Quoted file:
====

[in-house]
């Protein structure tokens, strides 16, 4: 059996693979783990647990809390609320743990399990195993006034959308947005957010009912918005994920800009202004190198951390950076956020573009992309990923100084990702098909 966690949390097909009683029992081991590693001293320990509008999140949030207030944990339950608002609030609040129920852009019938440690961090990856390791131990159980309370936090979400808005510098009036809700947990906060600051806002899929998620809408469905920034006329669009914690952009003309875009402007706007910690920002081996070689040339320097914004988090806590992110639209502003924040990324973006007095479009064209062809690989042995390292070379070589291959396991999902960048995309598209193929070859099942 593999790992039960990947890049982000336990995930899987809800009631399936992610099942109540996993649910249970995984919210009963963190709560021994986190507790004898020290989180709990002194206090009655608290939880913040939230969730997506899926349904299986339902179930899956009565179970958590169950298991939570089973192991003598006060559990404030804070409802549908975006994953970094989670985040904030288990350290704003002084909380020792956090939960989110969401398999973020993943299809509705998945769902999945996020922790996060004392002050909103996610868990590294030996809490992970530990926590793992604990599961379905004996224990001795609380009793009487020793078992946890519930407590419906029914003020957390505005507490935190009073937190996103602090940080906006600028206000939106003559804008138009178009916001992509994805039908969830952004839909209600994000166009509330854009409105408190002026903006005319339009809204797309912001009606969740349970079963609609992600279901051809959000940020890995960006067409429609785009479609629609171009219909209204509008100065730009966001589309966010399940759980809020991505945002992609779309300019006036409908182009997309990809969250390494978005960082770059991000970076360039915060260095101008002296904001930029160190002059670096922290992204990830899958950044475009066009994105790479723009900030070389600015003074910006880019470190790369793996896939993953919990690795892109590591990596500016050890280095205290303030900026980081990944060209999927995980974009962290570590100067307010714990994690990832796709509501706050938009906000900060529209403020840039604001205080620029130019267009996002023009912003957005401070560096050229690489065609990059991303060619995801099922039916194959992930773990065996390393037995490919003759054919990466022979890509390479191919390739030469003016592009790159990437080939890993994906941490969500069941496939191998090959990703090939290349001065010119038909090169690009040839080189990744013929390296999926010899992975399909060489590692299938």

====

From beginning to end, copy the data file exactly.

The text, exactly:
[in-house]
């Protein structure tokens, strides 16, 4: 059996693979783990647990809390609320743990399990195993006034959308947005957010009912918005994920800009202004190198951390950076956020573009992309990923100084990702098909 966690949390097909009683029992081991590693001293320990509008999140949030207030944990339950608002609030609040129920852009019938440690961090990856390791131990159980309370936090979400808005510098009036809700947990906060600051806002899929998620809408469905920034006329669009914690952009003309875009402007706007910690920002081996070689040339320097914004988090806590992110639209502003924040990324973006007095479009064209062809690989042995390292070379070589291959396991999902960048995309598209193929070859099942 593999790992039960990947890049982000336990995930899987809800009631399936992610099942109540996993649910249970995984919210009963963190709560021994986190507790004898020290989180709990002194206090009655608290939880913040939230969730997506899926349904299986339902179930899956009565179970958590169950298991939570089973192991003598006060559990404030804070409802549908975006994953970094989670985040904030288990350290704003002084909380020792956090939960989110969401398999973020993943299809509705998945769902999945996020922790996060004392002050909103996610868990590294030996809490992970530990926590793992604990599961379905004996224990001795609380009793009487020793078992946890519930407590419906029914003020957390505005507490935190009073937190996103602090940080906006600028206000939106003559804008138009178009916001992509994805039908969830952004839909209600994000166009509330854009409105408190002026903006005319339009809204797309912001009606969740349970079963609609992600279901051809959000940020890995960006067409429609785009479609629609171009219909209204509008100065730009966001589309966010399940759980809020991505945002992609779309300019006036409908182009997309990809969250390494978005960082770059991000970076360039915060260095101008002296904001930029160190002059670096922290992204990830899958950044475009066009994105790479723009900030070389600015003074910006880019470190790369793996896939993953919990690795892109590591990596500016050890280095205290303030900026980081990944060209999927995980974009962290570590100067307010714990994690990832796709509501706050938009906000900060529209403020840039604001205080620029130019267009996002023009912003957005401070560096050229690489065609990059991303060619995801099922039916194959992930773990065996390393037995490919003759054919990466022979890509390479191919390739030469003016592009790159990437080939890993994906941490969500069941496939191998090959990703090939290349001065010119038909090169690009040839080189990744013929390296999926010899992975399909060489590692299938």